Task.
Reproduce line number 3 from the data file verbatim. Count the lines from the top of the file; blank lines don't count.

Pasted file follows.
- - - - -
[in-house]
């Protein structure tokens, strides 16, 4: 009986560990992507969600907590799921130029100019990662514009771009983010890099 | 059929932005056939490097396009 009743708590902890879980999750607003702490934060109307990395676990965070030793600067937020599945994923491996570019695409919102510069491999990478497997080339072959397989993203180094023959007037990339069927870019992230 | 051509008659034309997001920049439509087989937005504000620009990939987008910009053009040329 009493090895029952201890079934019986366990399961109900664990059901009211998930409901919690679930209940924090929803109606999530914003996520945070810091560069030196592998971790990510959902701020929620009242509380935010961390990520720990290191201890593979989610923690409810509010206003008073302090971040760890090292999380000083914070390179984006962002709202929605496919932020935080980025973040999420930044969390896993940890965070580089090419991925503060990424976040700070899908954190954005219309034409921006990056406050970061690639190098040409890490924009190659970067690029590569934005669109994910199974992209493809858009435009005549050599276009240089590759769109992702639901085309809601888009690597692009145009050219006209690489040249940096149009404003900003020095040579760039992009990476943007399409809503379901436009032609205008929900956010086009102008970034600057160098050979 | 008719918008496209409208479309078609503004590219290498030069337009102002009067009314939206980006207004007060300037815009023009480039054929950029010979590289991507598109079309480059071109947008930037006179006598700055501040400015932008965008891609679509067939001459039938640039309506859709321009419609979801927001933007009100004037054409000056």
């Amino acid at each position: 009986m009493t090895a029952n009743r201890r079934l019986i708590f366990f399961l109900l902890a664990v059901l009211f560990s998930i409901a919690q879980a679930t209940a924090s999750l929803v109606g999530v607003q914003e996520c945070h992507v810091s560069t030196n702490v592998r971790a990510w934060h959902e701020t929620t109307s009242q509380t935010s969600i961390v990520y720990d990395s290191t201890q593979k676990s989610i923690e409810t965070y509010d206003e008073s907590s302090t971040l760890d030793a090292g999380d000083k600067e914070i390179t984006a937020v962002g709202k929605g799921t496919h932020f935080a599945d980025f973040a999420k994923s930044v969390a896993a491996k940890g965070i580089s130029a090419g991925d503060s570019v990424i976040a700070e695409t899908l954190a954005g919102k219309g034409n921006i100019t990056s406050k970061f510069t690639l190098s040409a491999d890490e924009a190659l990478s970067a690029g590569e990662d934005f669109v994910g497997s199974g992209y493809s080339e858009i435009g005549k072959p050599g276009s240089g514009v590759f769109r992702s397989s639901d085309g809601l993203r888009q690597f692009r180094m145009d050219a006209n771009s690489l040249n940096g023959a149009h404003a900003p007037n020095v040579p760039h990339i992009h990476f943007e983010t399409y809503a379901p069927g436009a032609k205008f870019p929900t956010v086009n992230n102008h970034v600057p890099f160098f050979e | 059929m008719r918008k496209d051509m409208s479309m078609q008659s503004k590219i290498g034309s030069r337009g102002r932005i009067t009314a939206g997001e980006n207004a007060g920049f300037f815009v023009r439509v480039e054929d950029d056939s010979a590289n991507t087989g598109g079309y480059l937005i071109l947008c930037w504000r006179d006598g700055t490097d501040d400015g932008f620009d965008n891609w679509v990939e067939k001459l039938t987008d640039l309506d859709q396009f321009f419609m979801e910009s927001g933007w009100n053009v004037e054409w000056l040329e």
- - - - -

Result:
């Amino acid at each position: 009986m009493t090895a029952n009743r201890r079934l019986i708590f366990f399961l109900l902890a664990v059901l009211f560990s998930i409901a919690q879980a679930t209940a924090s999750l929803v109606g999530v607003q914003e996520c945070h992507v810091s560069t030196n702490v592998r971790a990510w934060h959902e701020t929620t109307s009242q509380t935010s969600i961390v990520y720990d990395s290191t201890q593979k676990s989610i923690e409810t965070y509010d206003e008073s907590s302090t971040l760890d030793a090292g999380d000083k600067e914070i390179t984006a937020v962002g709202k929605g799921t496919h932020f935080a599945d980025f973040a999420k994923s930044v969390a896993a491996k940890g965070i580089s130029a090419g991925d503060s570019v990424i976040a700070e695409t899908l954190a954005g919102k219309g034409n921006i100019t990056s406050k970061f510069t690639l190098s040409a491999d890490e924009a190659l990478s970067a690029g590569e990662d934005f669109v994910g497997s199974g992209y493809s080339e858009i435009g005549k072959p050599g276009s240089g514009v590759f769109r992702s397989s639901d085309g809601l993203r888009q690597f692009r180094m145009d050219a006209n771009s690489l040249n940096g023959a149009h404003a900003p007037n020095v040579p760039h990339i992009h990476f943007e983010t399409y809503a379901p069927g436009a032609k205008f870019p929900t956010v086009n992230n102008h970034v600057p890099f160098f050979e | 059929m008719r918008k496209d051509m409208s479309m078609q008659s503004k590219i290498g034309s030069r337009g102002r932005i009067t009314a939206g997001e980006n207004a007060g920049f300037f815009v023009r439509v480039e054929d950029d056939s010979a590289n991507t087989g598109g079309y480059l937005i071109l947008c930037w504000r006179d006598g700055t490097d501040d400015g932008f620009d965008n891609w679509v990939e067939k001459l039938t987008d640039l309506d859709q396009f321009f419609m979801e910009s927001g933007w009100n053009v004037e054409w000056l040329e």